Tag Archives: National Association of Criminal Defense Lawyers

There is no License to Kill

“Licensed to Kill” was an Ian Fleming invention. His friend Richard Meinertzhagen dropped Fleming’s phrase for guests to infer he was a secret agent. RM’s routine of arriving at diner parties with a smoking gun reinforced whispers that he had been the inspiration for James Bond. Meinertzhagen turned out to be a flake, but the authority to play god is still coveted by espionage idolators. Federal statutes prohibit identifying covert CIA operatives, regardless what they’ve done. Is that the same thing? A mythical supra legem indemnity? Sorry Virginia, nemo est.

Okay, some today are above the law, notable examples being Bush, Cheney, Rumsfeld, Woo, et al. The jury is still out on who will atone for the Bush Co crimes. But should the Neocon exemption cover assassination squads and torturers too?

The US Department of Justice is up in arms -Fox News probably more than anybody- having learned that defense lawyers for terrorist suspects in US custody, have shown their clients photographs of CIA and private contractor interrogators, to learn which of them might have engaged in harsh techniques defined by the rest of the world as torture.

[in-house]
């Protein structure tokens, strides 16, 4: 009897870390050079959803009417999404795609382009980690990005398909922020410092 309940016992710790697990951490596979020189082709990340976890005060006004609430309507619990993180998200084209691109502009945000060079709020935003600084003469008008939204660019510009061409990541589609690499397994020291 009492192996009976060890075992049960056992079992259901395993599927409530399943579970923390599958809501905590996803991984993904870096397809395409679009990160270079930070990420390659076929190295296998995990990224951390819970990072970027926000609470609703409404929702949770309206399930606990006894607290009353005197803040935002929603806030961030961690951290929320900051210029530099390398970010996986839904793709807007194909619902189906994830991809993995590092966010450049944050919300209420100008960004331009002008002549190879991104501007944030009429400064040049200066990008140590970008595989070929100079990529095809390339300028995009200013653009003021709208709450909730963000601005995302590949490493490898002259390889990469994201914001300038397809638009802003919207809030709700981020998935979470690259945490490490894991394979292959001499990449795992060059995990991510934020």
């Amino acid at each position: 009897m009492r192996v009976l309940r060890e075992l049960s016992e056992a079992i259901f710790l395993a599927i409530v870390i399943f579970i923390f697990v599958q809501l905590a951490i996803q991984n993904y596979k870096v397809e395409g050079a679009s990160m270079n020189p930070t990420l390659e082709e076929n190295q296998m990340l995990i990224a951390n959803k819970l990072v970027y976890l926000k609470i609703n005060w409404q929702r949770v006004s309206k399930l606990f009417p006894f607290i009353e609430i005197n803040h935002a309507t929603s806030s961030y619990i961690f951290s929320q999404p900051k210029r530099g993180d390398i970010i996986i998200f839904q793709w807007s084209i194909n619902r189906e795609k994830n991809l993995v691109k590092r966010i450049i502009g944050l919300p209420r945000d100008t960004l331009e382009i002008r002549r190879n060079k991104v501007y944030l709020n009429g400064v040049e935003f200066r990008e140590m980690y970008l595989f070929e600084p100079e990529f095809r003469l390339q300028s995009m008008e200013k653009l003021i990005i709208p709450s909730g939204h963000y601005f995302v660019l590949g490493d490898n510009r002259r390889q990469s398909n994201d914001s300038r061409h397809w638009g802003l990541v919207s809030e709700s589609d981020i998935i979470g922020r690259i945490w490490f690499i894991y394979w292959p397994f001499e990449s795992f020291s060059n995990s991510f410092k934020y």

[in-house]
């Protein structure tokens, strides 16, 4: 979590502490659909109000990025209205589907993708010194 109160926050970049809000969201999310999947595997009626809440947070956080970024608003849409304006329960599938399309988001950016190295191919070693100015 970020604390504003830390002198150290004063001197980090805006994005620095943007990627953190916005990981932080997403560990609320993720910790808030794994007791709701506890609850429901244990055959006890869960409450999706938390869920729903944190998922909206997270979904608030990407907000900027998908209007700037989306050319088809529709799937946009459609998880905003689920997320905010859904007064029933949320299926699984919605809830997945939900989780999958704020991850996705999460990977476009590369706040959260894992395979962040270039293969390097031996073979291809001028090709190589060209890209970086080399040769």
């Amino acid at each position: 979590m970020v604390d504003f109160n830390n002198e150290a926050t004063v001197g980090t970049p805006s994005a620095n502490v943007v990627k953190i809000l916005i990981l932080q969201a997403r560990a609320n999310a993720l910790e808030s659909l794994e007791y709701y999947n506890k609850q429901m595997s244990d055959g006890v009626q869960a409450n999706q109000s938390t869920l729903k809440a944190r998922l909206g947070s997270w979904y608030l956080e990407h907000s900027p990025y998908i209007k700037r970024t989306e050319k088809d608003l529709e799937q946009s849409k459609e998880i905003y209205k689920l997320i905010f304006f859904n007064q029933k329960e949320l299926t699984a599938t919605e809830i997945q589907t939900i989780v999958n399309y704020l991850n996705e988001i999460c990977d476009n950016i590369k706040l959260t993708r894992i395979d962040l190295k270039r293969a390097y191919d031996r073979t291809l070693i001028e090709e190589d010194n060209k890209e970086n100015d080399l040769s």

The John Adams Project, run jointly by the ACLU and the National Association of Criminal Defense Lawyers, is an effort to document the US torture in Guantanamo and our secret prisons around the globe. The ACLU assures all indignant patriots that asking the detainees to identify their torturers is completely legal.

Researchers for the project have been snapping pictures outside the homes of retired and active, CIA and intelligence industry interrogators. No names have been released except Deuce Martinez, who’d already been outed by the NYT. Martinez was the agent responsible for interrogating Khalid Sheikh Mohammed, although accounts soft-pedal his participation in the harsher techniques.

That’s the pattern of exposes about torture, those named always claim to have left the room. A remarkably similar motif accompanied the account of CIA interrogator John Kiriakou.

Two well-known names were doctors who attended to the tortured, later opening a consulting firm to train CIA interrogators.
Dr. Jim Mitchell and Dr. Bruce Jessen specialized in maximizing harsh interrogation, and making sure the victim didn’t die.

The defense lawyers have circulated the photographs of 60 suspected perpetrators, but have named only Martinez so far. How are torturers and murderers to be brought to justice, if they are not unmasked?